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Majestic Hotels

Home-grown hotels

Adelaide-based Majestic Hotels takes pride in being South-Australian owned and operated and is now focusing on growing not its hotels, but its people

Property developer John Culshaw and his family didn’t originally intend to become hoteliers. At the beginning of the 1980s, the Culshaw Group of Companies was solely a developer and investor in residential and commercial property. This side of the business now makes up only 20 per cent. The remaining 80 per cent stands proud as Majestic Hotels – the product of 26 years of growth.

Chief executive officer Eoin Loftus began working for Majestic Hotels as a porter 19 years ago. He explains how its creation was somewhat a happy accident. “The first hotel was constructed as residential apartments and, due to a depressed market in the mid-80s, by chance the company decided to rent them out on a nightly basis and became hoteliers overnight,” Loftus says. The move certainly paid off and the hotel side of the business went on to outgrow the development side – though not without help from the company’s building experience, which went into designing and constructing four of Majestic’s properties.

Majestic now has five hotels: Oasis Apartments in Port Augusta; Old Lion Apartments, Tynte Street Apartments and Minima hotel in North Adelaide; and the stand-out Roof Garden Hotel in Adelaide City. The latter holds Majestic’s sole function facilities – of which Loftus is particularly proud. “Our two function spaces are adjacent to our rooftop garden so they provide great views, as well as great-value pricing options and great attention to detail,” he says. “A lot of hotels stick function rooms in basements but in ours there’s plenty of natural light. To have that sort of outlook, while you’re in a conference – I think it really helps.”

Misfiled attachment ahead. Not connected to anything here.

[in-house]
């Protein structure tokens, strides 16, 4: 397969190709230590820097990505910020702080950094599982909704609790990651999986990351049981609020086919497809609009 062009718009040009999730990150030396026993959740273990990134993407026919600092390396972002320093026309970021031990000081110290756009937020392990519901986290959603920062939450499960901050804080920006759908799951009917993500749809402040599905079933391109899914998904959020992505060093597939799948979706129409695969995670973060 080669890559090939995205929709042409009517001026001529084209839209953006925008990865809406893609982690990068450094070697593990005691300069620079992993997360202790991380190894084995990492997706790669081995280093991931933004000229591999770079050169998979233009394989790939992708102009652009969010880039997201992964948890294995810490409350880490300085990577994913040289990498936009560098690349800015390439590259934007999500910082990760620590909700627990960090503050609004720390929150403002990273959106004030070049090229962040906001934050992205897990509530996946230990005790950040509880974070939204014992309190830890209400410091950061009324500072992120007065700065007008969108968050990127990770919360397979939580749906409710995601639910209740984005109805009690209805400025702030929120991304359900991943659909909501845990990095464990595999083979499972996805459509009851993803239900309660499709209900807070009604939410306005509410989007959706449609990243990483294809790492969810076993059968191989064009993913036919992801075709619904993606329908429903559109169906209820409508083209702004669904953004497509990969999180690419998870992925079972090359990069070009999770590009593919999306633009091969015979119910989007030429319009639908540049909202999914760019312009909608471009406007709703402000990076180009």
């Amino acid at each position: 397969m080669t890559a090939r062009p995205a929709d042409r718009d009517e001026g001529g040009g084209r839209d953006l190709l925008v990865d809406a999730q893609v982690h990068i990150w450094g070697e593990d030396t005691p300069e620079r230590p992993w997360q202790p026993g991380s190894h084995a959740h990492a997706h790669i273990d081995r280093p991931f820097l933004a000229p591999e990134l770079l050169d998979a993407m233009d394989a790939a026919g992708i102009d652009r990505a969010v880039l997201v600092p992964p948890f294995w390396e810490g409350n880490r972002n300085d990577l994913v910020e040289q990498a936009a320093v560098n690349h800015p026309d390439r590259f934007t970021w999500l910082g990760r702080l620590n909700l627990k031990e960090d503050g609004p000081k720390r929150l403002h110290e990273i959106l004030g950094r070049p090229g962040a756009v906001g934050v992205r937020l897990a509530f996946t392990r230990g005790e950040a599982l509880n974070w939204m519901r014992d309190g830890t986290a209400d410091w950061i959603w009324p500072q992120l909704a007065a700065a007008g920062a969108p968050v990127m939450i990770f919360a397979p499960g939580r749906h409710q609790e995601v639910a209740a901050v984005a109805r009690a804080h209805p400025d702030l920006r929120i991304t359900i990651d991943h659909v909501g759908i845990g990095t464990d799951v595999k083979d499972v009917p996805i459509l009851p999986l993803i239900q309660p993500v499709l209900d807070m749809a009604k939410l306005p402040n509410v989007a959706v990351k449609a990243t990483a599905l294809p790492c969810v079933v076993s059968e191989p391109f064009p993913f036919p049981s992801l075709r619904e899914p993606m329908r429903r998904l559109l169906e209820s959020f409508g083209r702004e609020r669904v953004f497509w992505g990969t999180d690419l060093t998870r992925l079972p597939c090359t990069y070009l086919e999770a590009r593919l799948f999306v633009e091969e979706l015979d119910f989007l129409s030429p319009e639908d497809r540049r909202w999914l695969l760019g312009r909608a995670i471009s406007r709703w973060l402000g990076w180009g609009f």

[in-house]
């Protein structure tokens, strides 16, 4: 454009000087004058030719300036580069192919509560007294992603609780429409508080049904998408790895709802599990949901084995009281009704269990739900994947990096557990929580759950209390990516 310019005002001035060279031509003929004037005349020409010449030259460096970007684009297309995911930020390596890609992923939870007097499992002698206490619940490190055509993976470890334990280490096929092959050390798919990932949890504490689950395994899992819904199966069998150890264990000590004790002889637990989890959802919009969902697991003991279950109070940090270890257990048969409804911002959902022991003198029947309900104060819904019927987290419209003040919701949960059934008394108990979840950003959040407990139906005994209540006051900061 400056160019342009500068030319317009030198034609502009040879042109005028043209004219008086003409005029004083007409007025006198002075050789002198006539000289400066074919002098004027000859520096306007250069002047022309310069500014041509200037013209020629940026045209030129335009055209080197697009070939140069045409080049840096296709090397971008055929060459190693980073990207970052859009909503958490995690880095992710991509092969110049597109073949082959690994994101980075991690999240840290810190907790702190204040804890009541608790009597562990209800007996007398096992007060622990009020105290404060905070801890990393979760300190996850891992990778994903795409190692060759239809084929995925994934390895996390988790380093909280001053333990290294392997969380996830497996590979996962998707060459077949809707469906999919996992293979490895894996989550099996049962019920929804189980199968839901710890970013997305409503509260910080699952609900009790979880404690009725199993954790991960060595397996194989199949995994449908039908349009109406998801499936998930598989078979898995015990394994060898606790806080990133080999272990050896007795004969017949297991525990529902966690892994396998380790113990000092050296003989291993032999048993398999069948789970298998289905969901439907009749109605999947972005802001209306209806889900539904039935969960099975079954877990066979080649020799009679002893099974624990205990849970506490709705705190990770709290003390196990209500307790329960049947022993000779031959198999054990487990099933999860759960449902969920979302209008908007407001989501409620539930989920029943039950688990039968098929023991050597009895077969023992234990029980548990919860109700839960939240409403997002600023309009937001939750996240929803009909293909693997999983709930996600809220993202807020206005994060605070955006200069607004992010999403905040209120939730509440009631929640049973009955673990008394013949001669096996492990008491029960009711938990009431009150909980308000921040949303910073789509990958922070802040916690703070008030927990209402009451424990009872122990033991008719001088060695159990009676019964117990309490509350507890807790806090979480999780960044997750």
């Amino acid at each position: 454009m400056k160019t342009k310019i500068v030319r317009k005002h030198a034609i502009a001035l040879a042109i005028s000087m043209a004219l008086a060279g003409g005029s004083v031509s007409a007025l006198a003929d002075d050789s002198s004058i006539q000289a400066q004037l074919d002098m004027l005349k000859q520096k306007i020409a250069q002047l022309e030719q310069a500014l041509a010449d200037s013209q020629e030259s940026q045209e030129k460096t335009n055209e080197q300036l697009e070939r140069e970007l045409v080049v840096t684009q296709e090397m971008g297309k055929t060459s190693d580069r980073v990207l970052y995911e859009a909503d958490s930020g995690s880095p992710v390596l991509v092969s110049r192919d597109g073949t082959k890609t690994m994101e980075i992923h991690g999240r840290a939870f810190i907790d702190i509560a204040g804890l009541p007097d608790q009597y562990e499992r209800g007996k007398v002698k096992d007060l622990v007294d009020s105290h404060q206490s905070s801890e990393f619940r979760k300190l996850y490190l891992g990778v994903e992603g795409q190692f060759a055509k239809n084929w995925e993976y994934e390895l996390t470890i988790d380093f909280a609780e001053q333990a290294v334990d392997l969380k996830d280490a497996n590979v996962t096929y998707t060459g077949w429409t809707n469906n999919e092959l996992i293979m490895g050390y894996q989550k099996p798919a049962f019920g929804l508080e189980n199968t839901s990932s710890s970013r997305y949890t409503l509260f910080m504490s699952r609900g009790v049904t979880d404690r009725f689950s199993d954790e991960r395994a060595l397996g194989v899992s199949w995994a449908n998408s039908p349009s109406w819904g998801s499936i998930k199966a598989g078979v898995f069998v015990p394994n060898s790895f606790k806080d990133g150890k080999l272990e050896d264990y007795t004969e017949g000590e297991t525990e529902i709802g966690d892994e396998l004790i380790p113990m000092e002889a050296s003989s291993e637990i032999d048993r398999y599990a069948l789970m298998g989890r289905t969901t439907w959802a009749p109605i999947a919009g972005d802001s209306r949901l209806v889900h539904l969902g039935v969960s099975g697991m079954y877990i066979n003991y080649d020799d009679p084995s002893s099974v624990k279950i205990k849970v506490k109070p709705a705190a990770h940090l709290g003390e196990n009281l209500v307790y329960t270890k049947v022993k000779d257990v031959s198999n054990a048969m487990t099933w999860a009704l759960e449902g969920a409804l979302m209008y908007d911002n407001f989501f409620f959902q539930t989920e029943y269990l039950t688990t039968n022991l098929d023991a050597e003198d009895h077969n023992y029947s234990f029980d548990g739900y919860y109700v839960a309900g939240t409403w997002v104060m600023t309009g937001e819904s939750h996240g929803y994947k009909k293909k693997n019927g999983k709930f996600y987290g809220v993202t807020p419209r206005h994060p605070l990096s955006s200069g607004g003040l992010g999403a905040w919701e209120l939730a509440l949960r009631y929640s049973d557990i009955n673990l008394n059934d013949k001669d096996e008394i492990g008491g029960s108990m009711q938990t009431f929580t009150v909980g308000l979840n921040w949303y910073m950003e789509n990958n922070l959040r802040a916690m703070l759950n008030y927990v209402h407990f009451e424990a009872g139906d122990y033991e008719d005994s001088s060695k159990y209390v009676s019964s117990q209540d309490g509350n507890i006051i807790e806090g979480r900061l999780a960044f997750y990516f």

Customers know best

Loftus knows that corporate groups have appreciated Majestic’s function rooms because the Majestic Promoter Index (MPI) has shown it. This is an internal metric through which Majestic measures customer satisfaction. “We regularly survey corporate customers, travel agents and FIT [free independent traveller] guests by randomly issuing questionnaires for their feedback,” Loftus says.

The index is just one avenue through which Majestic gauges customer opinion. Tripadvisor provides another useful barometer and, earlier this year, helped the company earn a Certificate of Excellence. This acknowledges that the company’s hotels consistently receive ratings of four out of five stars or more, in addition to offering features such as free Wi-Fi internet that Loftus says is quite unusual among local accommodation providers in Adelaide.

“We really listen to and value customer feedback and – most importantly – we act on it,” says Loftus. “There are many examples across our group, Wi-Fi being one, and we’ve made many capital investments as a direct result of customer feedback.”